Gippsland Lakes Itinerary
It was early April and Willy Weather was showing that Eastern Victoria was about to move into four days of fine weather with winds less than ten knots for the entire four days! Can you believe that? It’s an opportunity too good to miss for one last shot at some good weather for a few days away on the water in Victoria.
I’ve been wanting to check out the Gippsland Lakes for a while so we pack the boat and head off to Paynesville which is described as the ‘boating capital’ of the Gippsland Lakes. It took about six hours from the Mornington Peninsula which is longer than necessary but we weren’t in a rush and stopped in Traralgon for lunch and a good coffee at the 3 little birds cafe.
By the time we arrive at Paynesville its getting onto four o’clock and now that daylight savings has finished there’s not much light left and we realise that because we’ve dawdled a bit we haven’t left enough time to go exploring in the boat. That means staying overnight in the boat at Paynesville which is a great excuse to have dinner at the local pub.
After launching the boat at what is called the North Harbour Boat Ramp, we cruise around to the waterfront opposite the pub and guess what, there is free berthing on the wharf right opposite the pub, the bakery and a coffee shop! How good is that? It turns out, being able to berth outside a hotel (and shops) is a common theme in the Gippsland Lakes, with free public and overnight berthing opposite the Metung Pub, the Loch Sport pub and the Lakes Entrance Pub as well as the Paynesville Pub.
Berthed outside the Paynesville Pub
Now if you have never been to Paynesville, you will find the main jetty and boat berthing area in a channel called the McMillan Strait which is a body of water running in a roughly north-south direction between the town of Paynesville and a relatively large island called Raymond Island. It is a well protected channel which also gives access to the residential canal running through part of the Paynesville township.
The Gippsland Lakes in the eastern part of Victoria consists of three major lakes; Lake Wellington, Lake King and Lake Victoria, several coastal lagoons and seven rivers; the Latrobe, Avon, Nicholson, Tambo, Mitchell, Macalister and Thomson rivers. The lakes are all joined, providing water access to all of the lakes and rivers from any launching location in the system.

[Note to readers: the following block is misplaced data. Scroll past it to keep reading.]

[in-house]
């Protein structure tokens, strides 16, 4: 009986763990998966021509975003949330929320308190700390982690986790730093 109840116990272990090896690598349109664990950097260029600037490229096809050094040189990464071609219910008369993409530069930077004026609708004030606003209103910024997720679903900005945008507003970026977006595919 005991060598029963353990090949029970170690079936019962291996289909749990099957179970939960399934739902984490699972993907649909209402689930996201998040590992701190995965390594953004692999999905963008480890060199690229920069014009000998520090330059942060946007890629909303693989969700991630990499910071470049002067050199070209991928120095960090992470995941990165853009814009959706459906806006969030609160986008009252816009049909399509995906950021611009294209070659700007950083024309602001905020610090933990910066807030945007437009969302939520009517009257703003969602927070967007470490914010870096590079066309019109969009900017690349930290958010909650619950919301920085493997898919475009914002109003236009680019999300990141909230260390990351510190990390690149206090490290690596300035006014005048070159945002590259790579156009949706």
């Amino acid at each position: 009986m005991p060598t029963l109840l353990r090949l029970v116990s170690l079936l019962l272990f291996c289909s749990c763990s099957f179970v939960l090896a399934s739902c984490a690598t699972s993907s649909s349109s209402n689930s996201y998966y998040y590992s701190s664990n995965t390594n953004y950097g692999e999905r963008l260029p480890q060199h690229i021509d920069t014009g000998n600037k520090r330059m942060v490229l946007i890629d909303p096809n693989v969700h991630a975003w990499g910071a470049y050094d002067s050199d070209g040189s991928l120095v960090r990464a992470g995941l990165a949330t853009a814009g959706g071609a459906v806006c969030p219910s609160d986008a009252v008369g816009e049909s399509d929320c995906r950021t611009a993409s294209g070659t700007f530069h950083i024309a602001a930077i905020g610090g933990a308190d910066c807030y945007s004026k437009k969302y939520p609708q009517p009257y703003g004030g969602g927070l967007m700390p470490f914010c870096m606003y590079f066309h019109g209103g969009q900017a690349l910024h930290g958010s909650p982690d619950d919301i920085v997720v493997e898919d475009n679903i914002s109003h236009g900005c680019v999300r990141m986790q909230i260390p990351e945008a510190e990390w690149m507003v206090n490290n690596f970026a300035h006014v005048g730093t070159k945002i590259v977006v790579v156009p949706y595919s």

Anyway, we quickly tie up to the wharf and head into the pub for dinner. It is a beautifully calm night, which foreshadowed four days of perfect weather. The pub meal was great and I can highly recommend the seafood platter. As we turned in for the night, it suddenly occurred to me that we had absolutely no plan for the next four days and not being familiar with the Lakes region, I needed advice about how to get the most out of our time there on the water! So I contacted friends who regularly visit the area and asked them for ideas and they promptly provided a four day itinerary which as it turned out we followed fairly closely with just a few additions because it was designed for a sailing vesse and were able to cover a bit more water in the ‘stink boat’. (The sailing itinerary can be found at the end of this article if you are interested).
We learn very quickly that the Gippsland Lakes are extremely well set up for recreational boating. There are three boat ramps in the Paynesville township; the North Harbour Ramp, the Esplanade Ramp and the Fort King Ramp. The North Harbour ramp is a well protected two lane concrete ramp with ample car parking and toilets complete with two showers that provide HOT water for free!
The Esplanade boat ramp is also a good two lane ramp which according to local intel is adversely affected by an easterly wind and gets very busy at the height of summer. This ramp is on a very pretty stretch of white sand, clear shallow water and shady trees. A perfect place to swim with the kids.
There are 3 other boat ramps just outside the Paynesville township as shown on the Gippsland Lakes Ports map. (above) Two are in Newlands Arm which we didn’t explore and the third is on Raymond Island. Now there is a car ferry which travels the very short distance across the Mc.Millan Strait from Paynesville to Raymond Island, but if you have a boat it would be slightly silly to pay for the ferry trip to launch from the island, obviously…(unless you live on the island!)
The Esplanade Beach, Payneville. Note the shade along the sand.
For detailed descriptions of the Paynesville boat ramps, including local knowledge and photographs, please visit the ‘Boat Ramps’ menu tab
The third ramp is the Fort King boat ramp on the north-eastern side of the township. The locals say this is a good ramp to use when the others are busy because only the locals use it. There is a very good reason for this, there are no signs telling you where it is so only the locals know about it! This ramp is not as good as the other two and is shallow. There is however a very large car park attached to it with toilets, hot showers and a fish cleaning table.
Up early, as you do when you are camping and the seagulls park themselves on the wharf right beside your cabin and start their early morning discussions about finding chips and whatever else it is they plan to do for the day.
It is a complete glass out as far as the eye can see as we slowly head east to Bancroft Bay and the Metung area intending to camp the night either in Chinamans Creek or Box creek or maybe outside the Metung Hotel if possible.
On the way to Metung we pass a few yachts which because of the lack of wind, would have been bobbing around going no where except that it was even too calm to be bobbing. Consequently they just sat there going nowhere. It is at these times that owning a ‘stink boat’ has its benefits…
After a short recce of the Metung boat ramp, which incidentally is very good, we checked out the berthing at the Hotel/township, (which was also very good) and then went exploring in Chinamans Creek and then Box Creek.